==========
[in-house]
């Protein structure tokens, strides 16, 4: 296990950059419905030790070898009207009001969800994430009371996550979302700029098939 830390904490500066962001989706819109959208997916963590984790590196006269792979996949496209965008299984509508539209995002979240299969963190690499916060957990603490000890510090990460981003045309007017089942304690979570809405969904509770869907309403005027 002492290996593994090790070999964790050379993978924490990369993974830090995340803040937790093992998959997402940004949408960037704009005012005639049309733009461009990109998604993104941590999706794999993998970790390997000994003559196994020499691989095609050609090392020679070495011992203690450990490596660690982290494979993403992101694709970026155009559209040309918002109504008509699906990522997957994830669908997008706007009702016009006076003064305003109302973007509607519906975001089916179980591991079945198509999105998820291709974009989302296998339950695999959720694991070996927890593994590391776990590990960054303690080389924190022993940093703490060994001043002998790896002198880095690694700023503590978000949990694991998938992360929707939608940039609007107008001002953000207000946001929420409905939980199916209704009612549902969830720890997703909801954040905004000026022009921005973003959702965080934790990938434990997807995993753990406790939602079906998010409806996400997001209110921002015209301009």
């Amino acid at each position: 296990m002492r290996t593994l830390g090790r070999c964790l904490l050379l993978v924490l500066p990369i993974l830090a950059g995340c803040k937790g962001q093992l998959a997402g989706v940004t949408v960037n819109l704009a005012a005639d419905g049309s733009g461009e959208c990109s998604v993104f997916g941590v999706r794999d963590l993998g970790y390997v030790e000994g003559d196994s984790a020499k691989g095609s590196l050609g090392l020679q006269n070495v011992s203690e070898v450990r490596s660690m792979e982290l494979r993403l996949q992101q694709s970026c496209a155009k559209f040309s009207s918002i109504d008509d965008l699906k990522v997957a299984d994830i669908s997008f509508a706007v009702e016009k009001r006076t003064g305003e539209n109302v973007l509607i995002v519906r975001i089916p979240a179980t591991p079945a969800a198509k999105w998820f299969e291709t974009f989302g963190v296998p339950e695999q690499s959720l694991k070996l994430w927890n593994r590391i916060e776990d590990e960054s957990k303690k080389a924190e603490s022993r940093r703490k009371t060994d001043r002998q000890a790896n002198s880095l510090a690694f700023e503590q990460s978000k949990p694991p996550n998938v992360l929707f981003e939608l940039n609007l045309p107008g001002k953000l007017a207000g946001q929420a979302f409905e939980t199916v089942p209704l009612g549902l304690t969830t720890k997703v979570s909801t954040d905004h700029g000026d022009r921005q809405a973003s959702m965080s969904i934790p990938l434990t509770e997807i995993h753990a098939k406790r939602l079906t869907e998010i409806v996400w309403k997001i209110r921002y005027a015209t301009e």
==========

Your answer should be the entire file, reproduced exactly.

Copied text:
[in-house]
């Protein structure tokens, strides 16, 4: 296990950059419905030790070898009207009001969800994430009371996550979302700029098939 830390904490500066962001989706819109959208997916963590984790590196006269792979996949496209965008299984509508539209995002979240299969963190690499916060957990603490000890510090990460981003045309007017089942304690979570809405969904509770869907309403005027 002492290996593994090790070999964790050379993978924490990369993974830090995340803040937790093992998959997402940004949408960037704009005012005639049309733009461009990109998604993104941590999706794999993998970790390997000994003559196994020499691989095609050609090392020679070495011992203690450990490596660690982290494979993403992101694709970026155009559209040309918002109504008509699906990522997957994830669908997008706007009702016009006076003064305003109302973007509607519906975001089916179980591991079945198509999105998820291709974009989302296998339950695999959720694991070996927890593994590391776990590990960054303690080389924190022993940093703490060994001043002998790896002198880095690694700023503590978000949990694991998938992360929707939608940039609007107008001002953000207000946001929420409905939980199916209704009612549902969830720890997703909801954040905004000026022009921005973003959702965080934790990938434990997807995993753990406790939602079906998010409806996400997001209110921002015209301009």
């Amino acid at each position: 296990m002492r290996t593994l830390g090790r070999c964790l904490l050379l993978v924490l500066p990369i993974l830090a950059g995340c803040k937790g962001q093992l998959a997402g989706v940004t949408v960037n819109l704009a005012a005639d419905g049309s733009g461009e959208c990109s998604v993104f997916g941590v999706r794999d963590l993998g970790y390997v030790e000994g003559d196994s984790a020499k691989g095609s590196l050609g090392l020679q006269n070495v011992s203690e070898v450990r490596s660690m792979e982290l494979r993403l996949q992101q694709s970026c496209a155009k559209f040309s009207s918002i109504d008509d965008l699906k990522v997957a299984d994830i669908s997008f509508a706007v009702e016009k009001r006076t003064g305003e539209n109302v973007l509607i995002v519906r975001i089916p979240a179980t591991p079945a969800a198509k999105w998820f299969e291709t974009f989302g963190v296998p339950e695999q690499s959720l694991k070996l994430w927890n593994r590391i916060e776990d590990e960054s957990k303690k080389a924190e603490s022993r940093r703490k009371t060994d001043r002998q000890a790896n002198s880095l510090a690694f700023e503590q990460s978000k949990p694991p996550n998938v992360l929707f981003e939608l940039n609007l045309p107008g001002k953000l007017a207000g946001q929420a979302f409905e939980t199916v089942p209704l009612g549902l304690t969830t720890k997703v979570s909801t954040d905004h700029g000026d022009r921005q809405a973003s959702m965080s969904i934790p990938l434990t509770e997807i995993h753990a098939k406790r939602l079906t869907e998010i409806v996400w309403k997001i209110r921002y005027a015209t301009e």